Skip to Main Content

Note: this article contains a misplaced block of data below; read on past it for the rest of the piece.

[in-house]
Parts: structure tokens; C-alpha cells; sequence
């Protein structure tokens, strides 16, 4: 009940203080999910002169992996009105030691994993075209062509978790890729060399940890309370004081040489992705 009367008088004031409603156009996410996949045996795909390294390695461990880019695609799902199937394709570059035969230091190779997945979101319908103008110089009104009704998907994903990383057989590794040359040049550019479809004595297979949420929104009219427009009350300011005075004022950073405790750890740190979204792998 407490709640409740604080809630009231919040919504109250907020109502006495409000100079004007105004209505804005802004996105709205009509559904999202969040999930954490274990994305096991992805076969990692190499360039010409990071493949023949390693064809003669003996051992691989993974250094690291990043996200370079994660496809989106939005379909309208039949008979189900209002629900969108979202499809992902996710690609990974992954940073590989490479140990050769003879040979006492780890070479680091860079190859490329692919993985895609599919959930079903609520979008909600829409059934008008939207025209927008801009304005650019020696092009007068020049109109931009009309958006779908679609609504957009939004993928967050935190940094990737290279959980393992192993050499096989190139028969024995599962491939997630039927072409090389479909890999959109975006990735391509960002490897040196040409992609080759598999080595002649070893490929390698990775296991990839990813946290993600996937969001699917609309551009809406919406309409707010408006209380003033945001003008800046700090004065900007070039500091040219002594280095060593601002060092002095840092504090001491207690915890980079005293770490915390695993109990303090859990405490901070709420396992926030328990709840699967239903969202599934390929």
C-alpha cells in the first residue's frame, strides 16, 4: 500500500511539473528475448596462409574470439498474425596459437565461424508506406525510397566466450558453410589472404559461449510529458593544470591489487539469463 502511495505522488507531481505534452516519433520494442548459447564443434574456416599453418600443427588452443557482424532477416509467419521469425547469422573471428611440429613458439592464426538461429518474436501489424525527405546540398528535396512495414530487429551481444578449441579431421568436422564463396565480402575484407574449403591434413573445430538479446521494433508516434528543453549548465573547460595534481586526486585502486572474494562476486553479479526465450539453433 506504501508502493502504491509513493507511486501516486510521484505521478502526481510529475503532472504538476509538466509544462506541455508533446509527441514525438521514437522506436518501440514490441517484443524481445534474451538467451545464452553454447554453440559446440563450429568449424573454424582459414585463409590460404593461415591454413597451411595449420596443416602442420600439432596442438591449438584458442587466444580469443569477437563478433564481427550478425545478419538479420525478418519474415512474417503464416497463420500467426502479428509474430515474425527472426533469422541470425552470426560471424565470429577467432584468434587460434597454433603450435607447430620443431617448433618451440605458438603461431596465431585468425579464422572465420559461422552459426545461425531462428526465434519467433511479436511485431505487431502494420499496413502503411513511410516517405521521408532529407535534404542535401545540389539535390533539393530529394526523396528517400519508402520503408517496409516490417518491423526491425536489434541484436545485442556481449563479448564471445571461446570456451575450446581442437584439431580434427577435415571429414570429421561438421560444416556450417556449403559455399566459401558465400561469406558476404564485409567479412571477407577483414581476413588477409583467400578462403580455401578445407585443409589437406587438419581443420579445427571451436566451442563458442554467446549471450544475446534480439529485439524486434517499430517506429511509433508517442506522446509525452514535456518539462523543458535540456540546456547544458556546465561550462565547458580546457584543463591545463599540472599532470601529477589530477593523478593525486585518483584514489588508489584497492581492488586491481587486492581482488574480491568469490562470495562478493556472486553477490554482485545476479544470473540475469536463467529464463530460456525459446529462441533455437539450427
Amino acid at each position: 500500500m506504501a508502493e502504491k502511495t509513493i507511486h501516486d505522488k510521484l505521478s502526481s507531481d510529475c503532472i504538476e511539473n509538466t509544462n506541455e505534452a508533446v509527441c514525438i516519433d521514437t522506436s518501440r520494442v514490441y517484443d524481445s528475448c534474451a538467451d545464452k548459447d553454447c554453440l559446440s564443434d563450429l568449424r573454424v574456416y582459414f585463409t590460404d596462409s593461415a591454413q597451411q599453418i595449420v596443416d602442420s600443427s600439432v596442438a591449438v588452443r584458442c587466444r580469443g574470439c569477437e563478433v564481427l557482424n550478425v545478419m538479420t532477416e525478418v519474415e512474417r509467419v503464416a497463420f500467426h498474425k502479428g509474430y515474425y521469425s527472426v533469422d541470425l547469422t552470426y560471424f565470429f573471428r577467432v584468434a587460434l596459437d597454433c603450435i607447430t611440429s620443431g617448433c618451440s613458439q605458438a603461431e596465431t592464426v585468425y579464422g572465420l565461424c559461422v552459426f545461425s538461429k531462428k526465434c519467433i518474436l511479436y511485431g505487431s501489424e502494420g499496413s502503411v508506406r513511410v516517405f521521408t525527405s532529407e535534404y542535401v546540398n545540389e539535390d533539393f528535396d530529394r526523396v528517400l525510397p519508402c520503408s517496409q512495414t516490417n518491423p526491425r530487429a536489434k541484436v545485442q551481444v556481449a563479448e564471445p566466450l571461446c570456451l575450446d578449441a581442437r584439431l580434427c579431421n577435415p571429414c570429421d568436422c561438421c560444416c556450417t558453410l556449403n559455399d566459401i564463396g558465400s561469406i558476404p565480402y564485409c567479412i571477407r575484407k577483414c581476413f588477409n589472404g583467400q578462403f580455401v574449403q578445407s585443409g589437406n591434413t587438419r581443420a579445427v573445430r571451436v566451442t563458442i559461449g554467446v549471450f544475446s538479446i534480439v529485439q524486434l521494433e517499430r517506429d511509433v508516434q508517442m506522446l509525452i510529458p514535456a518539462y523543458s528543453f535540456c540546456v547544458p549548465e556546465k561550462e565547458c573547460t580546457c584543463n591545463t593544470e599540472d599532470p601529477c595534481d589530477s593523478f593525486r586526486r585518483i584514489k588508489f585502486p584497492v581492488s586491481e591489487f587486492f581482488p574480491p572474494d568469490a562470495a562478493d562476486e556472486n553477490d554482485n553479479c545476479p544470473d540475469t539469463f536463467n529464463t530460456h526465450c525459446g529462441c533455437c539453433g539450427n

Advances in screen printing and photoimageable paste technologies have allowed low-temperature cofired ceramic (LTCC) circuit densities to continue to increase; however, the size of vias for Z-axis interconnections in multilayer LTCC substrates have been a limiting process constraint. In order to effectively exploit the 50-100-μm line/spacing capabilities of advanced screen printing and photoimageable techniques, microvia technologies need to achieve 100 μm and under in diameter. Three main steps in fabrication of microvias include via formation, via metallization or via fill, and layer-to-layer alignment. The challenges associated with the processing and equipment for the fabrication of microvias are addressed in this paper. Microvias down to 50 μm in diameter with spacings as small as 50 μm are achieved in 50-254-μm-thick LTCC tape layers through the use of a mechanical punching system, whereas the minimum size of 75-μm via/spacing is obtained using a pulse laser-drilling system in the LTCC tape layers with the same thicknesses as those for the punching test. The quality of punched microvias and laser-drilled microvias will be presented as well. Layer-to-layer alignment is crucial to the connection of vias in adjacent LTCC tape layers. Through a stack and tack machine with a three-camera vision system and an adjustable precision stage, less than 25-μm layer-to-layer misalignment is achieved across a 114.3×114.3 mm (4.5×4.5 in) design area. In a six-layer LTCC test substrate (152×152×0.762 mm), microvias of 50, 75, and 100 μm in diameter are successfully fabricated without the use of via catch pads. The cross section of fired microvias filled with silver conductor pastes at various locations of this substrate demonstrates a minor layer-to-layer misalignment in both X and Y directions across the substrate.